Defund Coral Springs Police Department: Reportback on July 15th 2020

Coral Springs Residents, Youth Organizers and Activists Respond to Dismissive Commissioners During Most Recent Commission Meeting 

Amidst the cases of police brutality and other forms of systemic racism that have finally come to the forefront of the media during the past few months, several activists, organizers and people living in the Coral Springs and Parkland community, and across Broward County are mobilizing in support of the Black Lives Matter Movement. These protests are normalizing conversations and demands around Defunding the Police locally and nationally. In this regard, it was imperative for past and current MSD Students as well as Coral Springs residents to voice valid concerns at the July 15th commission meeting. This is just one of several tactics the local group is implementing to build long term power to Defund the Coral Springs Police Department as well as end systemic racism.

Strong public comments of blatant disregard for the safety of Black and brown people within the community were voiced at the commission meeting and those statements, for the most part, were invalidated. In response to the grievances expressed, Coral Springs Commissioners continued to negate community members’ experiences by suggesting that police brutality is not an issue within Coral Springs. During the meeting, instances of police using a less than lethal shotgun to detain a suicidal person was mentioned as good police work. This practice is one of many forms of police brutality, which further escalates situations, and has caused an even greater distrust of police within communities. The community felt that although concerns were clearly expressed, the commission did not listen nor understand.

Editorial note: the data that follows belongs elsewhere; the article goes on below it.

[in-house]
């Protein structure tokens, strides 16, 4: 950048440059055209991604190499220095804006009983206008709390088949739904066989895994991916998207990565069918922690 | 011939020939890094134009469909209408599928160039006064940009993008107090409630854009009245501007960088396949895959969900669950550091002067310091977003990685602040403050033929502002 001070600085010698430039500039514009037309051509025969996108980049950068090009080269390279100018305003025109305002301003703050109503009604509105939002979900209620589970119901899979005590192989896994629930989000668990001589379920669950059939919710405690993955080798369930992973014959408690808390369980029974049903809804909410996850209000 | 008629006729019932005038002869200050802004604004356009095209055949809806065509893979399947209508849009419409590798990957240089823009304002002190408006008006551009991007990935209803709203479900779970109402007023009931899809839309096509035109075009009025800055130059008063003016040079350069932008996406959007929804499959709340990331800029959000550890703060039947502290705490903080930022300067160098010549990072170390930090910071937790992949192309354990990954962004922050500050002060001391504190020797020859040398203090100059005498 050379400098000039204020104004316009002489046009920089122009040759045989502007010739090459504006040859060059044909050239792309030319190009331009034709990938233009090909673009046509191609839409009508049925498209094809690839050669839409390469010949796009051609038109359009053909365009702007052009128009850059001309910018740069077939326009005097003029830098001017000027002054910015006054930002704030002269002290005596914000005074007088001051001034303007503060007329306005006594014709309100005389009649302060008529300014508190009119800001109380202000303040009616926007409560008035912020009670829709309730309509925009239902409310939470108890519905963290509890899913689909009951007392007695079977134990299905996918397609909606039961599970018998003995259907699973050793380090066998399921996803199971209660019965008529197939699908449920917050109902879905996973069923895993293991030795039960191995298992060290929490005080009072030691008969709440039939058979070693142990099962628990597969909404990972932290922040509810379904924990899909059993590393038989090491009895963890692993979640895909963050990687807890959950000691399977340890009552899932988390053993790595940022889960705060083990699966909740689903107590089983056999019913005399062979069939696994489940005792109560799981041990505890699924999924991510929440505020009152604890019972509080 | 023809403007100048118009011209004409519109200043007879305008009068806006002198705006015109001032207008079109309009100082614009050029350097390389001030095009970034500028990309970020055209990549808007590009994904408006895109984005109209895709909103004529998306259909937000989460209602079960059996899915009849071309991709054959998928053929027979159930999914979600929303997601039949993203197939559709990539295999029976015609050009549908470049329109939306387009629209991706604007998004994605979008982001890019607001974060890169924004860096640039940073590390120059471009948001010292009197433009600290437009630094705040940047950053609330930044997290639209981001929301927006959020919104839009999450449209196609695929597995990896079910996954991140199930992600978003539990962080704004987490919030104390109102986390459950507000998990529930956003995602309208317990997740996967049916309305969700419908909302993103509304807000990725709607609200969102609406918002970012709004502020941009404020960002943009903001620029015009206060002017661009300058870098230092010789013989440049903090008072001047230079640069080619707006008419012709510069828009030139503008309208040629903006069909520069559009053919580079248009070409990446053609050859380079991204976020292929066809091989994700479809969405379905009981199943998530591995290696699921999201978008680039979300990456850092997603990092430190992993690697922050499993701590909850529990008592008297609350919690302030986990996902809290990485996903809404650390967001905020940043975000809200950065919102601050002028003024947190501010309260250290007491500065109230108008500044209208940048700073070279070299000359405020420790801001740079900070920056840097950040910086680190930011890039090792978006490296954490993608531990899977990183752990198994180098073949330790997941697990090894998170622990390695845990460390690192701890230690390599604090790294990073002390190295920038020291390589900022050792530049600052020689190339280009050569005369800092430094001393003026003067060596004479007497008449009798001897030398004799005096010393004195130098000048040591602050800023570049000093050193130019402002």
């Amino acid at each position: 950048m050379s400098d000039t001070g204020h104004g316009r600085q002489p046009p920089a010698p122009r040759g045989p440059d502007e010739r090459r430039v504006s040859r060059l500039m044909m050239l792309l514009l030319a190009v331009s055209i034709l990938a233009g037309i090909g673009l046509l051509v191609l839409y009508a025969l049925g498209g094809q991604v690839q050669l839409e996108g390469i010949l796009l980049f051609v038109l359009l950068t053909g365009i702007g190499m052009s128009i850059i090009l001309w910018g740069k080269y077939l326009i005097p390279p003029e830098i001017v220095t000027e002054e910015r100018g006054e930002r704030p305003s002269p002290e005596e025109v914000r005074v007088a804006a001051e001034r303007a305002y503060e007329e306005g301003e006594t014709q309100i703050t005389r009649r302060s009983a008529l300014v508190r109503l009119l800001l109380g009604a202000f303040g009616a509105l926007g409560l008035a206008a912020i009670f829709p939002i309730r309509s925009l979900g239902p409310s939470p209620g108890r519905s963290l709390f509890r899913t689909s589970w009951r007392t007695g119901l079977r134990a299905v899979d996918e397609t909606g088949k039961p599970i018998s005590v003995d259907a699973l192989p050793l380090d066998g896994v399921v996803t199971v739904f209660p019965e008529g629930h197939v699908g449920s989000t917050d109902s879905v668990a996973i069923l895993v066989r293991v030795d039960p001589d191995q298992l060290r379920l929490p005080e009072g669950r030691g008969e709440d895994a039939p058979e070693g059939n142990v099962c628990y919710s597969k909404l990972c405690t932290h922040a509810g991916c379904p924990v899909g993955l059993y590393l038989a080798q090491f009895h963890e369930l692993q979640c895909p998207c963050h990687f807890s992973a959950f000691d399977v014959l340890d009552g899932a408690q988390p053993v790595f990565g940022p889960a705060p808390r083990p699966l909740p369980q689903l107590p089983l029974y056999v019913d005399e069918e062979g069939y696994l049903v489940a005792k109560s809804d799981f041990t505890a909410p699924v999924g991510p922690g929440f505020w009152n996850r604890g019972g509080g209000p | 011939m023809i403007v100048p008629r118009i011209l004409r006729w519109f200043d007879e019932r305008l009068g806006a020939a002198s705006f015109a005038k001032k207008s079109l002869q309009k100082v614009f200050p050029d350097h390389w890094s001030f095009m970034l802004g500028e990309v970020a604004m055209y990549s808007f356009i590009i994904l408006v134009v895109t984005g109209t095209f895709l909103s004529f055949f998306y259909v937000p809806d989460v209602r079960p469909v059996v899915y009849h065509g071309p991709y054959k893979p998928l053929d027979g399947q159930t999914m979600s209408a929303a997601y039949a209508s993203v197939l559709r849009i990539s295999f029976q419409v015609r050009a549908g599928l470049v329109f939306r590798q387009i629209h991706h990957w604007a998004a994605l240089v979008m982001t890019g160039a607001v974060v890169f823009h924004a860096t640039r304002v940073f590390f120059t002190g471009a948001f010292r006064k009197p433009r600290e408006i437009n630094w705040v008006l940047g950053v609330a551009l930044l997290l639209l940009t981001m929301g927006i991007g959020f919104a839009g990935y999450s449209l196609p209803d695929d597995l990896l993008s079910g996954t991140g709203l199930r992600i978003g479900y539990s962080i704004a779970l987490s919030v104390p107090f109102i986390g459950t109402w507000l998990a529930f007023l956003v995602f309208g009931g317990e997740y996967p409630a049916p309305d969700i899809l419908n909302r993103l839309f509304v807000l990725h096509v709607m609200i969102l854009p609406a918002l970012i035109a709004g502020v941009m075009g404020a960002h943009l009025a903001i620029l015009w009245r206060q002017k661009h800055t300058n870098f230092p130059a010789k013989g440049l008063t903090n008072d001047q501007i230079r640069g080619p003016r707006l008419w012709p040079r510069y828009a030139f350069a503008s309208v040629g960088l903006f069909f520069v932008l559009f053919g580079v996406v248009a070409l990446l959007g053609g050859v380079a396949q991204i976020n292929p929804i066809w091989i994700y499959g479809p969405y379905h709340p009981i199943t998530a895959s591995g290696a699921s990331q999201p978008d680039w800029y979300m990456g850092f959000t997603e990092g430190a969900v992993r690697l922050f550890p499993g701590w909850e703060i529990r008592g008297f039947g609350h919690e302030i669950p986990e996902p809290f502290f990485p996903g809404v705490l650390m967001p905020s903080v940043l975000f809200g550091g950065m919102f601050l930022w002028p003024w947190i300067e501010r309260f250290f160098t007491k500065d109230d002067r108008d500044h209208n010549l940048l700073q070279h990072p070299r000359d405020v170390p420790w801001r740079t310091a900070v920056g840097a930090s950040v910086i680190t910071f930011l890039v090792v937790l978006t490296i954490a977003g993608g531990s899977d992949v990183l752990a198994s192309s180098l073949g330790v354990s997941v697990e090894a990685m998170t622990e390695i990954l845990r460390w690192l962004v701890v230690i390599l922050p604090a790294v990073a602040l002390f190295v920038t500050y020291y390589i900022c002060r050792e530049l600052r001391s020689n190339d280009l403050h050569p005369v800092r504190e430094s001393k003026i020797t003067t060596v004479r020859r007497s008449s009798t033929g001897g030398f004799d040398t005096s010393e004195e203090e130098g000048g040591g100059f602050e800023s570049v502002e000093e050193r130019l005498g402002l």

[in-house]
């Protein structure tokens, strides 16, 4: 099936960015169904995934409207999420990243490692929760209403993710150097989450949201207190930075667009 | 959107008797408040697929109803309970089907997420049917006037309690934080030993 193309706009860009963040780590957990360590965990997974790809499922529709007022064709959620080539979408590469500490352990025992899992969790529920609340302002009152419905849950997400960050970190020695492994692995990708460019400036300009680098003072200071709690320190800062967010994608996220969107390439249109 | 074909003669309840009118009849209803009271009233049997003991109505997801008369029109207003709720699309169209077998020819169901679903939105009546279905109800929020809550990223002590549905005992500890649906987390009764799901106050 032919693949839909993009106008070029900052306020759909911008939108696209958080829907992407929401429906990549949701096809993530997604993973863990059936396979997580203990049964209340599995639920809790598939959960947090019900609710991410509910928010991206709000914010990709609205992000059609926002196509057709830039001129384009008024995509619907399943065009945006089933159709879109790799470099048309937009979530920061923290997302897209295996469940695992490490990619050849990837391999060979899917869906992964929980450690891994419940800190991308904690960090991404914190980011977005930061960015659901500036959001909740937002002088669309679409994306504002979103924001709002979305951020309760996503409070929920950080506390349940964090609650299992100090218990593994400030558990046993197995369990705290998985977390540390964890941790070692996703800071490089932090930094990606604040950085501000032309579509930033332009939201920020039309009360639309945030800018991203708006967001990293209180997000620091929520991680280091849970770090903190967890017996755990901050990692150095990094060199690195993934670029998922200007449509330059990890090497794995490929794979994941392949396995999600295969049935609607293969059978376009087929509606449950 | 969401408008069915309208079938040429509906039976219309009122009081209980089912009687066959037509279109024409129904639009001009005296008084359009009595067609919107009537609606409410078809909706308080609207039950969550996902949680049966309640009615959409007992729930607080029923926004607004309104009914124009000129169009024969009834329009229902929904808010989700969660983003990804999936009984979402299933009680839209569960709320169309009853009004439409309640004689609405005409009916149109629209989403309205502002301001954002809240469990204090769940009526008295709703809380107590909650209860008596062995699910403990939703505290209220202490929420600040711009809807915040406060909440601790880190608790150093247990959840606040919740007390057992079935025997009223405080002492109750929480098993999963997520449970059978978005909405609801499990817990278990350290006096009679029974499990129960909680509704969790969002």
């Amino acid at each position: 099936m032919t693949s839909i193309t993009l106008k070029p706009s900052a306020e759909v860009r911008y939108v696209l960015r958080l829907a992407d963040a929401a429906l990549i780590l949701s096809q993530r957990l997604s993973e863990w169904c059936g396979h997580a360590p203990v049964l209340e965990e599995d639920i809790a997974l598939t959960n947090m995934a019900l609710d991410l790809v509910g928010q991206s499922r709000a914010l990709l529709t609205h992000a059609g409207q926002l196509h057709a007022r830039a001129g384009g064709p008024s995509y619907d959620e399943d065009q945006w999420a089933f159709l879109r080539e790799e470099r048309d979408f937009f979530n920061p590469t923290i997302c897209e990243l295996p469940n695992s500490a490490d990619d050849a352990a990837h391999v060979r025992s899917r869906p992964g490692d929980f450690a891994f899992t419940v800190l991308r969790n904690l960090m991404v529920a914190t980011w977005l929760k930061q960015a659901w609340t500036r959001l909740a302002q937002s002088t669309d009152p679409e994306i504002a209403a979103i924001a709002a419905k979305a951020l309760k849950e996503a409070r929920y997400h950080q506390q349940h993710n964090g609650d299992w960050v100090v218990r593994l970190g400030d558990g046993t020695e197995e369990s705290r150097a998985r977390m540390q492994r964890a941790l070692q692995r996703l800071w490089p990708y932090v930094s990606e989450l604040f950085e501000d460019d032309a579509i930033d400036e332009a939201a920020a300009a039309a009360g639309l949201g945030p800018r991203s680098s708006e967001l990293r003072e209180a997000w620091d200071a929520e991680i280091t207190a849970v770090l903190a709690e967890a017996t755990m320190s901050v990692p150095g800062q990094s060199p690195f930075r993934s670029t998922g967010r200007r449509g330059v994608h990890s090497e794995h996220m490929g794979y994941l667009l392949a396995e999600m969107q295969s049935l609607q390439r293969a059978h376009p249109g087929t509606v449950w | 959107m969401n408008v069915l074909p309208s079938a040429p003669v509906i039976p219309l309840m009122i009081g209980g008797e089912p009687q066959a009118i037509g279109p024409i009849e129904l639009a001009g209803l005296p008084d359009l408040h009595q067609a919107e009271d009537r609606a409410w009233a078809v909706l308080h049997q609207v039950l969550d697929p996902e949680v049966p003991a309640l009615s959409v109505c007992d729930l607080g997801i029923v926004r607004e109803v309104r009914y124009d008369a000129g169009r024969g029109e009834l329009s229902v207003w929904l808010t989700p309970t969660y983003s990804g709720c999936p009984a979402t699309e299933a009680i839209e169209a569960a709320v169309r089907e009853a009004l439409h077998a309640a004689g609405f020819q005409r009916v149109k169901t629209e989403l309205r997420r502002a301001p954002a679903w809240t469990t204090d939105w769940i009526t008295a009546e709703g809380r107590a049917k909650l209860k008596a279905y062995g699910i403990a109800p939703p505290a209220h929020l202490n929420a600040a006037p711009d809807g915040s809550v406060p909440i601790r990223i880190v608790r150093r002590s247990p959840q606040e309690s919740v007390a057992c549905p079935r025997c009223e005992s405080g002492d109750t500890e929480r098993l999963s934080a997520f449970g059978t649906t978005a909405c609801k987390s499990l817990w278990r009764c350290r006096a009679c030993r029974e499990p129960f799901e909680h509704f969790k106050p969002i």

For many of the participants, this was their first time making a public comment at a commission meeting. The groups are hopeful to see this trend of protesting and putting pressure on Elected Officials to continue. The groups are calling upon the commissioners to allocate an increase of funding toward mental health resources like the CAHOOTS program in Eugene Oregon, education, and after school programs for marginalized youth, in order to reduce crime and instances of police brutality, making our community safer for everyone. 

The Demands: 

 

  • Acknowledgement of victims and survivors locally of police brutality and provide justice to them in the form of jobs that pay a livable wage, affordable housing, healthcare, education and free public transportation.
  • An increase in the allocation of funds toward investing in mental health resources (CAHOOTS), after school programs, education, housing, jobs and healthcare. 

The alliance of groups are committed to continuing to protest, meet with elected officials one-on-one, speak commission meetings and implement a variety of tactics until demands are met.                                                       

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